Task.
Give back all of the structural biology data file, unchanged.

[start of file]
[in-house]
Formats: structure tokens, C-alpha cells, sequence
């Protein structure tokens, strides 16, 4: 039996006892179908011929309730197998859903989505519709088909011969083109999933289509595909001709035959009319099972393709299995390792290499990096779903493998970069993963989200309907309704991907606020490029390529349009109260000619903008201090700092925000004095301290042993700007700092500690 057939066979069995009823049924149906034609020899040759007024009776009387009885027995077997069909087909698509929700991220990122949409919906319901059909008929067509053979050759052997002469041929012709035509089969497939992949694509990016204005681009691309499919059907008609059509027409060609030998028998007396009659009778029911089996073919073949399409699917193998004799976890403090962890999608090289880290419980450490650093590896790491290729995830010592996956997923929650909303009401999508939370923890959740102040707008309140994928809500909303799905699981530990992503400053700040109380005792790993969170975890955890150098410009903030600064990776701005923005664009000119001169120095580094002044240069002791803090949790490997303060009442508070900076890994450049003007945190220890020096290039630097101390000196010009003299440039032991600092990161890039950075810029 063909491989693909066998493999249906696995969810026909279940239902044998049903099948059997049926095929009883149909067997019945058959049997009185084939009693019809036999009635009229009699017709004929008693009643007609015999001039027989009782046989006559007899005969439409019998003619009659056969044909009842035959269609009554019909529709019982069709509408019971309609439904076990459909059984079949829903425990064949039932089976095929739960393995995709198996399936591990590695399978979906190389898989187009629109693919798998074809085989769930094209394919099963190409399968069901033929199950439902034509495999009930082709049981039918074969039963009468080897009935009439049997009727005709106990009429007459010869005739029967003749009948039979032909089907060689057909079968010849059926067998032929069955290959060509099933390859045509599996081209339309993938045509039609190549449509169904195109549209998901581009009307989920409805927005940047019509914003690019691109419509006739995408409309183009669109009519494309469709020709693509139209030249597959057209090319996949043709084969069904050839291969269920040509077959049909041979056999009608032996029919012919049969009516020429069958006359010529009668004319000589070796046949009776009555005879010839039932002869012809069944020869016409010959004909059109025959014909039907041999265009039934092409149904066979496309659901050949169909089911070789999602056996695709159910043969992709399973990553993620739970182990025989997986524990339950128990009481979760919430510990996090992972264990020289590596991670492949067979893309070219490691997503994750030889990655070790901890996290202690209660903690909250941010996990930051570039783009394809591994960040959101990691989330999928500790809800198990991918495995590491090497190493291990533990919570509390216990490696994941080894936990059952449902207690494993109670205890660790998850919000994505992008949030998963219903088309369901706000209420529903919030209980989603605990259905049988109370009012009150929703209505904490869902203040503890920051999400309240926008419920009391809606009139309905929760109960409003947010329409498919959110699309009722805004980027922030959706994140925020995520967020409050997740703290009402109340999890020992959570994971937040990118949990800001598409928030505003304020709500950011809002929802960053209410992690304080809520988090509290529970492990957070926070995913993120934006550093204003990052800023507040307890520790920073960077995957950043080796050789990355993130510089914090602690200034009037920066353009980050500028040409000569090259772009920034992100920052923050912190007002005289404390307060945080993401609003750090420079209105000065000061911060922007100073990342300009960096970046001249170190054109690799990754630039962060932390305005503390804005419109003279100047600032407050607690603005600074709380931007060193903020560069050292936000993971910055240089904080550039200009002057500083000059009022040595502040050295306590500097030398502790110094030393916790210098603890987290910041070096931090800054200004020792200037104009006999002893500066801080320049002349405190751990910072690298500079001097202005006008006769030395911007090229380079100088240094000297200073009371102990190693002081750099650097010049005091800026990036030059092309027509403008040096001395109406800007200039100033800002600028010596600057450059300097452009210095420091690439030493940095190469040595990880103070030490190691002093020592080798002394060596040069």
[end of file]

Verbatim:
[in-house]
Formats: structure tokens, C-alpha cells, sequence
């Protein structure tokens, strides 16, 4: 039996006892179908011929309730197998859903989505519709088909011969083109999933289509595909001709035959009319099972393709299995390792290499990096779903493998970069993963989200309907309704991907606020490029390529349009109260000619903008201090700092925000004095301290042993700007700092500690 057939066979069995009823049924149906034609020899040759007024009776009387009885027995077997069909087909698509929700991220990122949409919906319901059909008929067509053979050759052997002469041929012709035509089969497939992949694509990016204005681009691309499919059907008609059509027409060609030998028998007396009659009778029911089996073919073949399409699917193998004799976890403090962890999608090289880290419980450490650093590896790491290729995830010592996956997923929650909303009401999508939370923890959740102040707008309140994928809500909303799905699981530990992503400053700040109380005792790993969170975890955890150098410009903030600064990776701005923005664009000119001169120095580094002044240069002791803090949790490997303060009442508070900076890994450049003007945190220890020096290039630097101390000196010009003299440039032991600092990161890039950075810029 063909491989693909066998493999249906696995969810026909279940239902044998049903099948059997049926095929009883149909067997019945058959049997009185084939009693019809036999009635009229009699017709004929008693009643007609015999001039027989009782046989006559007899005969439409019998003619009659056969044909009842035959269609009554019909529709019982069709509408019971309609439904076990459909059984079949829903425990064949039932089976095929739960393995995709198996399936591990590695399978979906190389898989187009629109693919798998074809085989769930094209394919099963190409399968069901033929199950439902034509495999009930082709049981039918074969039963009468080897009935009439049997009727005709106990009429007459010869005739029967003749009948039979032909089907060689057909079968010849059926067998032929069955290959060509099933390859045509599996081209339309993938045509039609190549449509169904195109549209998901581009009307989920409805927005940047019509914003690019691109419509006739995408409309183009669109009519494309469709020709693509139209030249597959057209090319996949043709084969069904050839291969269920040509077959049909041979056999009608032996029919012919049969009516020429069958006359010529009668004319000589070796046949009776009555005879010839039932002869012809069944020869016409010959004909059109025959014909039907041999265009039934092409149904066979496309659901050949169909089911070789999602056996695709159910043969992709399973990553993620739970182990025989997986524990339950128990009481979760919430510990996090992972264990020289590596991670492949067979893309070219490691997503994750030889990655070790901890996290202690209660903690909250941010996990930051570039783009394809591994960040959101990691989330999928500790809800198990991918495995590491090497190493291990533990919570509390216990490696994941080894936990059952449902207690494993109670205890660790998850919000994505992008949030998963219903088309369901706000209420529903919030209980989603605990259905049988109370009012009150929703209505904490869902203040503890920051999400309240926008419920009391809606009139309905929760109960409003947010329409498919959110699309009722805004980027922030959706994140925020995520967020409050997740703290009402109340999890020992959570994971937040990118949990800001598409928030505003304020709500950011809002929802960053209410992690304080809520988090509290529970492990957070926070995913993120934006550093204003990052800023507040307890520790920073960077995957950043080796050789990355993130510089914090602690200034009037920066353009980050500028040409000569090259772009920034992100920052923050912190007002005289404390307060945080993401609003750090420079209105000065000061911060922007100073990342300009960096970046001249170190054109690799990754630039962060932390305005503390804005419109003279100047600032407050607690603005600074709380931007060193903020560069050292936000993971910055240089904080550039200009002057500083000059009022040595502040050295306590500097030398502790110094030393916790210098603890987290910041070096931090800054200004020792200037104009006999002893500066801080320049002349405190751990910072690298500079001097202005006008006769030395911007090229380079100088240094000297200073009371102990190693002081750099650097010049005091800026990036030059092309027509403008040096001395109406800007200039100033800002600028010596600057450059300097452009210095420091690439030493940095190469040595990880103070030490190691002093020592080798002394060596040069």